Miriam Lord: Young male DUPers fanboy shamelessly in the vicinity of Boris

Nothing would make them happier than to receive a Jacob Rees-Mogg doll for Christmas

In a speech at the Democratic Unionist Party conference in Belfast, former UK foreign secretary Boris Johnson said that the Brexit draft deal was a mistake. Video: DUP

 

The solid and sensible Brethren of the Democratic Unionist Party (DUP) are not the sort to have their heads turned by a fading entertainer touring the sticks in an effort to boost his flagging career.

Boris Johnson may be the DUP’s favourite philanderer, but that’s about it. His comic turn in Belfast on Saturday was cheered by delegates, but you could sense that not many of them were willing to journey with him into the heart of daftness.

Alas, poor Boris, Brexit is far too serious for that.

As he blathered on about bendy buses, tinned sardines, lawnmowers, Van Morrison, Star Wars and, of course, the Titanic (how did he forget the humble potato?), the audience studied him, some with a sideways look.

And who could blame them, these people who revere the Flanders poppy, the Empire and the Queen?

One imagines the older men thinking of having to follow this gobdaw over the top in a war.

The former British foreign secretary was guest speaker at the DUP annual conference on the eve of the special EU leaders’ meeting in Brussels to agree the terms of the UK’s withdrawal from the union.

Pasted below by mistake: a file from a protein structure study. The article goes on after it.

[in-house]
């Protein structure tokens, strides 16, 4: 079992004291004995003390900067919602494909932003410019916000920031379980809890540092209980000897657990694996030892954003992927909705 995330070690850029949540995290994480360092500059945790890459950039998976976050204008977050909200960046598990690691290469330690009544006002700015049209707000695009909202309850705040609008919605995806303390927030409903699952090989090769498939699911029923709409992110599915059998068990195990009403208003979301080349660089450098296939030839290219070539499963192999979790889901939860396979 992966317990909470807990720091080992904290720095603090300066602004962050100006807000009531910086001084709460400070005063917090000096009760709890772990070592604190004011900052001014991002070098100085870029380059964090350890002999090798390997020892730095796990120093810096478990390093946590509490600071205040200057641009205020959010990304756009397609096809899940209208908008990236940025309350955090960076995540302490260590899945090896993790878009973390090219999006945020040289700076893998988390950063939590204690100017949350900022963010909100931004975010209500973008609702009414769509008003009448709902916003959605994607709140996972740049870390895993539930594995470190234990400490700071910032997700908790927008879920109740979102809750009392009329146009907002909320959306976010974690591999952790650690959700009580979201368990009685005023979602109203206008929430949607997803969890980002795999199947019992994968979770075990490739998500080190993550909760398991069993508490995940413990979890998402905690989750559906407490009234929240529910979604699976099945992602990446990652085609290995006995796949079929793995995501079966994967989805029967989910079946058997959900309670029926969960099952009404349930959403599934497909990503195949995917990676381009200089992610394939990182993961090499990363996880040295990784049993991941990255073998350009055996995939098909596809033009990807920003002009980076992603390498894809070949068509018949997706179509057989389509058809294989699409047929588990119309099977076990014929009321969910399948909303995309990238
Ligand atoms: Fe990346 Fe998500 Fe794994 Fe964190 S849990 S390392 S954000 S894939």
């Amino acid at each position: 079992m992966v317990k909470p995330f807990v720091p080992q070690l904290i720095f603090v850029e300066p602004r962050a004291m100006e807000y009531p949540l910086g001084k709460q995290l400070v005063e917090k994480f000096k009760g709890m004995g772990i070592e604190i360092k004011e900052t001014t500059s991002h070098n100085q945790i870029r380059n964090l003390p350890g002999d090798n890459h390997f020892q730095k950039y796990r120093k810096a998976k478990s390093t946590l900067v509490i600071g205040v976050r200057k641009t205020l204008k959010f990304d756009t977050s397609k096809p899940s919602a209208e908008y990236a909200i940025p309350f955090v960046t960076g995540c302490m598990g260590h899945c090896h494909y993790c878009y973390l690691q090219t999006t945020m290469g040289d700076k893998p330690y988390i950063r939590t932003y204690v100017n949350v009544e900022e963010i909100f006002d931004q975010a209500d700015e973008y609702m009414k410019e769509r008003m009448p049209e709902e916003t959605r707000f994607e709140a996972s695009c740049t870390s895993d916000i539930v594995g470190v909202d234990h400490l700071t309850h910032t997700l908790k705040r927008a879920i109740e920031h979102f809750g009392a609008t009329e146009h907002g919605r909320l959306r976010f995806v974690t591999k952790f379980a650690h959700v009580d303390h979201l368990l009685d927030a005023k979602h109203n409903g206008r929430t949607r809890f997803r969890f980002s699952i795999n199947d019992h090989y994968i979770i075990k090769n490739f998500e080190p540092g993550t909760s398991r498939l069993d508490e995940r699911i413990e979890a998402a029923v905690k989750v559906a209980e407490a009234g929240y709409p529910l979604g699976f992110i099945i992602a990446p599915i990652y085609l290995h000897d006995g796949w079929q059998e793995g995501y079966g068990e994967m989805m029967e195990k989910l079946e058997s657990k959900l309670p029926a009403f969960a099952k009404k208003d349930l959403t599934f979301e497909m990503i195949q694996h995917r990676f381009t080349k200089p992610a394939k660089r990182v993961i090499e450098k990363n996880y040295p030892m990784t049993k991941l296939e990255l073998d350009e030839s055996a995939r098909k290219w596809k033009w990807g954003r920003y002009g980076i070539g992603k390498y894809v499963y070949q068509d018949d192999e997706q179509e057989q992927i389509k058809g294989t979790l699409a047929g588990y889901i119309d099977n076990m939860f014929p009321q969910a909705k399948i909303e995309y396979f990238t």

The DUP launched its “Friends of Gibraltar” group at the weekend. The British Overseas Territory voted 96 per cent in favour of remaining in the EU

The prime minister, Theresa May, has a few weeks to sell the package to the British Parliament. Boris Johnson is dead set against it. So too, for now, is the DUP. Johnson came to insert a bit of steel into unionist spines before May gets to them with the hard sell.

Party leader Arlene Foster’s choice of music for her entrance summed up the identical demands of both Johnson and May: she walked on to the sound of Take That singing “Stay close to me” from the song Greatest Day.

There was a sizeable media presence in the Crowne Plaza Hotel for the afternoon speeches, but perhaps not as big as might have been expected. Brussels, it seemed, was the place to be and Boris, it seems, is not the draw he used to be.

Given the international attention, the Rev William McCrea’s fervent rendition of There’ll Always Be An Ulster was shelved for the second year in a row, and there were no little union flags on the chairs for delegates to wave.

However, there were lapel pins for “British Gibraltar”. The DUP launched its “Friends of Gibraltar” group at the weekend. The British Overseas Territory voted 96 per cent in favour of remaining in the EU. But nobody mentioned that.